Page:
OH 'justice' system frees victimizers & (in one case) jails defenseless victim
Those who are interested in Ohio's criminal justice system travails, and who have a heart for the ever-growing statewide victim list, would have found several recent stories in various Ohio newspapers to be very disheartening - especially when put together.
On September 24, the Dayton Daily News informed it's readers that a South Lebanon man had been freed from prison after nearly three years for shooting a neighbor in January 2000.
On October 2, that same newspaper reported that "Mama" Madge" Huddleson's suspected killer had been arrested. The perpetrator? Her son, a man who had been in and out of prison many times, most recently for two separate parole violations. Despite his record, he was paroled yet again just months before he allegedly stabbed his defenseless 68-year old mother to death because she would not give him money.
Meanwhile in Cincinnati, headlines told of a Common Pleas Court Judge who had sent an alleged rape victim to jail because she was afraid to testify against her accuser, for fear of future attack (the judge also freed the man suspected of attacking her). After five days in jail, the rape victim finally relented and was released. This story gained nationwide attention in the media, and spawned numerous stories about the plight of victims and witnesses in Ohio, scared to testify for fear of attack.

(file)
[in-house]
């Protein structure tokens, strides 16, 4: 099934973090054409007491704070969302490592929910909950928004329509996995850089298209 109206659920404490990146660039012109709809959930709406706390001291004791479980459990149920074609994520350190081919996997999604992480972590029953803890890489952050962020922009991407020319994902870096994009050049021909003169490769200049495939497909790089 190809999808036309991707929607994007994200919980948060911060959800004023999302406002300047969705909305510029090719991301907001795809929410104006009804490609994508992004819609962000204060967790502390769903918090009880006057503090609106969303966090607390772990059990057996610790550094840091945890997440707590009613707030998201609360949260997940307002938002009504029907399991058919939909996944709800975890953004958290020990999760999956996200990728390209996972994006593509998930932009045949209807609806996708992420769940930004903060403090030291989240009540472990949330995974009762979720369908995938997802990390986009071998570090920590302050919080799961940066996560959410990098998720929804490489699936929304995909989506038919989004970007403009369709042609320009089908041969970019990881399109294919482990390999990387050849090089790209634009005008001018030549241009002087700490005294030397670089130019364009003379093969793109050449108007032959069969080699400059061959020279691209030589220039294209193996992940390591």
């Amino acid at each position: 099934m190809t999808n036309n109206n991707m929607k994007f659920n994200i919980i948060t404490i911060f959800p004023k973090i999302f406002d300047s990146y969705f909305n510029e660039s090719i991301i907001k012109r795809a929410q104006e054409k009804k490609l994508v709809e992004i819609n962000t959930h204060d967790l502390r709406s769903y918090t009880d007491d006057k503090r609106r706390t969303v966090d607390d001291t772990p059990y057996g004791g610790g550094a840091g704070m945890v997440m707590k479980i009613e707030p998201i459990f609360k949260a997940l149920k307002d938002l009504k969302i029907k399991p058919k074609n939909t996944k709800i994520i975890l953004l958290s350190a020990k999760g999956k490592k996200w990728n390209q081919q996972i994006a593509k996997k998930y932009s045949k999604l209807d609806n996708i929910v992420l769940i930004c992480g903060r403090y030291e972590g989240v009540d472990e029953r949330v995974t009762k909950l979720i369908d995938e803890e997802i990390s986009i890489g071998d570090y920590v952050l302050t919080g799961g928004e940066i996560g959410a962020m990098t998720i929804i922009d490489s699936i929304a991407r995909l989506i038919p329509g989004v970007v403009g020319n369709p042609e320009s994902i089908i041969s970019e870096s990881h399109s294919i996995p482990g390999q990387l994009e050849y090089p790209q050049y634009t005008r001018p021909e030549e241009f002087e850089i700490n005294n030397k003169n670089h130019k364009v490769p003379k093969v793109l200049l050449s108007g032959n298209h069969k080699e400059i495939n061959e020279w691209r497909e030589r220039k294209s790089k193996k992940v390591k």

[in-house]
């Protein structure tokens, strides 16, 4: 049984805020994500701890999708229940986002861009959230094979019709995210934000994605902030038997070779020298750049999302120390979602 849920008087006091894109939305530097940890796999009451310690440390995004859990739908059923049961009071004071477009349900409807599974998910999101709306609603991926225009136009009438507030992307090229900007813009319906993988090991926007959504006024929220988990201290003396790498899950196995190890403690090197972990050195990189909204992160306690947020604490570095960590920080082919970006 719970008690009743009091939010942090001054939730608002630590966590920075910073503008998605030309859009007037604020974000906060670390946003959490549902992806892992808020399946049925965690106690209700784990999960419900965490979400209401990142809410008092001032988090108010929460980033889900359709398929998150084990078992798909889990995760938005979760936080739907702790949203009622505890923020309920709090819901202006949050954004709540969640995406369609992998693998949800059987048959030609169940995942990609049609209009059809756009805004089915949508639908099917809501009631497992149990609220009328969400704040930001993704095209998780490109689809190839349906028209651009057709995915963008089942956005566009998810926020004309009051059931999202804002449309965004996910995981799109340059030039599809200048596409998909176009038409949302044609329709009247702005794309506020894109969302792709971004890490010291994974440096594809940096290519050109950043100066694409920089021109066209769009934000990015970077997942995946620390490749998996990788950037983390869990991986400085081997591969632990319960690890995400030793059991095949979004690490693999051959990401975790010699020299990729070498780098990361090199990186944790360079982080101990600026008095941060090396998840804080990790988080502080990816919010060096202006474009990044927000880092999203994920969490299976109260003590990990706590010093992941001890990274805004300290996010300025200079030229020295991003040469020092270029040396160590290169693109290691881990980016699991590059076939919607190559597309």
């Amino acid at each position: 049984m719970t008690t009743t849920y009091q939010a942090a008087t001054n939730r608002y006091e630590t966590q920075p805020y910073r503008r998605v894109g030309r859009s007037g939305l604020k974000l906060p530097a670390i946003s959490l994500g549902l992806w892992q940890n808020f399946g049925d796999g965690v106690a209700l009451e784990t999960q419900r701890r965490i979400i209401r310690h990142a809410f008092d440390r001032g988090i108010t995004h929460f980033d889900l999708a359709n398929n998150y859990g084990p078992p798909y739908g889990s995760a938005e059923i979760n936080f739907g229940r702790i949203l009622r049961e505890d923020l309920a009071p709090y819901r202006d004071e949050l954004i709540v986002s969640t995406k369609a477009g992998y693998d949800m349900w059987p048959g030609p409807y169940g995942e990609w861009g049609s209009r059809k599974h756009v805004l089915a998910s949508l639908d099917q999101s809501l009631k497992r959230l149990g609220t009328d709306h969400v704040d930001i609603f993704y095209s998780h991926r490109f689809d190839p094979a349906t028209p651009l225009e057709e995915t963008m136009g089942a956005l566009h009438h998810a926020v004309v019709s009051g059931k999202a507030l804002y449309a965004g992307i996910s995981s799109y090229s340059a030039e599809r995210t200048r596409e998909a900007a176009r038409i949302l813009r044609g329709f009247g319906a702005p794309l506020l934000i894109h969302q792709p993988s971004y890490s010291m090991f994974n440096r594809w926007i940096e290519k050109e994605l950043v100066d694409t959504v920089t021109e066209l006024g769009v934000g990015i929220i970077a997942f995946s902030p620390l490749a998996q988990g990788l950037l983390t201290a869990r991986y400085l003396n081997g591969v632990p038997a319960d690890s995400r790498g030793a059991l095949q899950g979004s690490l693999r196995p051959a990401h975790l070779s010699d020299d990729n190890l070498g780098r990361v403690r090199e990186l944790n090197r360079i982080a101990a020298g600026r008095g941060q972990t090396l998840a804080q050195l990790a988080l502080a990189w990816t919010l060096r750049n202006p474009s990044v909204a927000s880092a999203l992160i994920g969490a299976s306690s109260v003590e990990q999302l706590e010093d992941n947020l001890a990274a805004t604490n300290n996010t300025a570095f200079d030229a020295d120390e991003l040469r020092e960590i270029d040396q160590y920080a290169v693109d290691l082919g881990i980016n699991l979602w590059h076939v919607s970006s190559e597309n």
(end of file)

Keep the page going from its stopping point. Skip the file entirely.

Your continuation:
Later that same week, a prosecutor in Seneca County announced that he would once again try to convict another rape victim who had attempted to exercise her so-called right to an affirmative defense to a charge of carrying a concealed firearm to avoid future attack. In her first trial, a judge found the law that the prosecutor was using against her unconstitutional. Now that the Ohio Supreme Court upheld the ban on concealed carry, Kenneth Egbert Jr. decided to once again try to make a criminal of this victim.
Ohio's criminal justice system constantly frees criminals who commit more crimes, victimize more defenseless citizens, and return to prison for another short stint.
Meanwhile, some of Ohio's legislators are fighting to make sure that their constituents remain defenseless, and that those who have witnessed the commission of crimes (or have themselves been attacked) so fear being victimized that they are afraid to come forward (again, because they are rendered defenseless by Ohio law).
Ohio's defenseless citizens shouldn't be all THAT concerned about all this though, should they? After all, an Oct. 3 Cincinnati Enquirer story announced that Ohioans can now purchase insurance to cover being carjacked, kidnapped, stalked, having their homes invaded, etc.
One hopes they live through the attack, so they can to collect the benefits.
Dayton Daily News: Man who shot neighbor freed
Dayton Daily News: Ex-convict son charged in slaying of his mother
Cincinnati Enquirer: Suspects: 'You talk, you die'
Dayton Daily News: Reluctant witnesses an increasing problem
Toledo Blade (covered by OFCC): Supremes uphold affirmative defense law; law immediately fails Seneca Co. woman
Cincinnati Enquirer: New insurance covers carjacking